Friday, July 28, 2017

Ms. Hen reviews UGLY GIRLS

Lindsay Hunter
Farrar, Straus and Giroux

Ms. Hen found this novel in a bookstore when she was on vacation in a faraway place. She picked it up because she liked the title, but is usually wary about buying books she knows nothing about. She doesn’t want to get tricked by a cute title, but then, when she looked at the back, she noticed that one of her three favorite teachers from writing school Bret AnthonyJohnston wrote a blurb and raved about the book. She respects his opinion, and thought that might be a sign telling her to buy the book, so she did.

Ms. Hen was caught up immediately in the girls’ world. They are bad girls, and Baby Girl is the ugly one; she is half bald and a little chunky. Perry is cute, with a blonde ponytail and green eyes; she’s the one that the boys are always after. They are not friends in the way that girls are usually friends. They don’t share their secrets with each other and gossip and talk about boys and their hair. They do bad things.

Perry and Baby Girl steal cars in the middle of the night. They don’t try to sell them; they just drive them around. They stay out all night and sleep during class. The future holds nothing for their bleak lives. Perry lives in a trailer park with her mother, Myra, and her stepfather, Jim, who works as a prison guard. Baby Girl lives with her brother Charles, who had been in an accident and is now disabled, and also with her Uncle Dave.

The girls are both being stalked online by Jamey, a boy who they think is in high school, but is actually a lot older. Baby Girl is jealous of Perry because she thinks Jamey is using her to get to Perry.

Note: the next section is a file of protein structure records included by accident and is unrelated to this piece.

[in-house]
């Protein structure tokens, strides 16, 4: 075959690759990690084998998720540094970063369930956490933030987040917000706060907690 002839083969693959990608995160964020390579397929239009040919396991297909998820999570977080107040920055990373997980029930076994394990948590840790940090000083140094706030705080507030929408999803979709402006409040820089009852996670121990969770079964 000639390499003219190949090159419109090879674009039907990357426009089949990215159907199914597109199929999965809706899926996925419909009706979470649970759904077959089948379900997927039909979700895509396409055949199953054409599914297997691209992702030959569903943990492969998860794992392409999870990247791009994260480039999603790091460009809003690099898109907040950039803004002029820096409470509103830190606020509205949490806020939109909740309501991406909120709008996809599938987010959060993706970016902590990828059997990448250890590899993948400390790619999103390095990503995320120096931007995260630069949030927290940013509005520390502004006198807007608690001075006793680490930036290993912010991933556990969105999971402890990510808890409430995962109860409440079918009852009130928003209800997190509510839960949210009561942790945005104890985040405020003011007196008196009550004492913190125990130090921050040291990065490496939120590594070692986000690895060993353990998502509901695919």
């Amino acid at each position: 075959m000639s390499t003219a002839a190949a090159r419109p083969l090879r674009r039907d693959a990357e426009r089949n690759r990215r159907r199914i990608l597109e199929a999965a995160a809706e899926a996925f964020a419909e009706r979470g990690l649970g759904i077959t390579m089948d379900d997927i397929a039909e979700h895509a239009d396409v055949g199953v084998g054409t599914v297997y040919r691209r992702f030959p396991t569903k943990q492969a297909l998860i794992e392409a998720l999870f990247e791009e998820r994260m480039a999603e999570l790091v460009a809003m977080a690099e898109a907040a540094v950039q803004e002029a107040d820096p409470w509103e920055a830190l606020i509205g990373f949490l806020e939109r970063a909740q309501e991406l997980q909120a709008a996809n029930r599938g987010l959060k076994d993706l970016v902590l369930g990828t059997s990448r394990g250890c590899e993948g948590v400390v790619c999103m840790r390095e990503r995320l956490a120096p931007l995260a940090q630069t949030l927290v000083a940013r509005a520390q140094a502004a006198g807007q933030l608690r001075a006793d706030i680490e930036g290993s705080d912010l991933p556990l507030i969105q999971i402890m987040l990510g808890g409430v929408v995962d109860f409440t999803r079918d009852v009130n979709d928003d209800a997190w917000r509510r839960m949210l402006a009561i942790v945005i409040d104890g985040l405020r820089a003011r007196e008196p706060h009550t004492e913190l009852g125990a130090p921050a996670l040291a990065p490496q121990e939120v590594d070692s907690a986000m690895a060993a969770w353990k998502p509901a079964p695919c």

Ms. Hen would categorize this novel as a “girl buddy” novel. There aren’t many of these in existence, but Ms. Hen knows there are some. These girl buddies are into their delinquency for the thrill of being bad and nothing else.

There is an overall ominous tone to this novel. Ms. Hen knew something horrendous would happen, possibly many tragedies, and she was not wrong. Even though Ms. Hen knew it was coming, she was not disappointed. She didn’t know what exactly would happen, but when the climax of the novel occurred, she was disgusted and sad.

Even though Ms. Hen thinks this is a fantastic novel, she didn’t love it too much. There seemed to be too many visuals carefully placed about the characters’ lives. The details of certain things seemed as if the author is painting a picture that to her is an unknown world, something quaint to discuss among friends who know nothing of such places. Ms. Hen knows these places exist, but she thinks this is a portrayal that’s forcing itself to fit into a space that is not quite right.

Other than that, Ms. Hen thinks this is a fun novel. It’s a little too rough for the delicate book club set, so if you loved A MAN CALLED OVE, this book is not for you. This book is meant for people who don’t mind vulgarity and want to be a bit disturbed.

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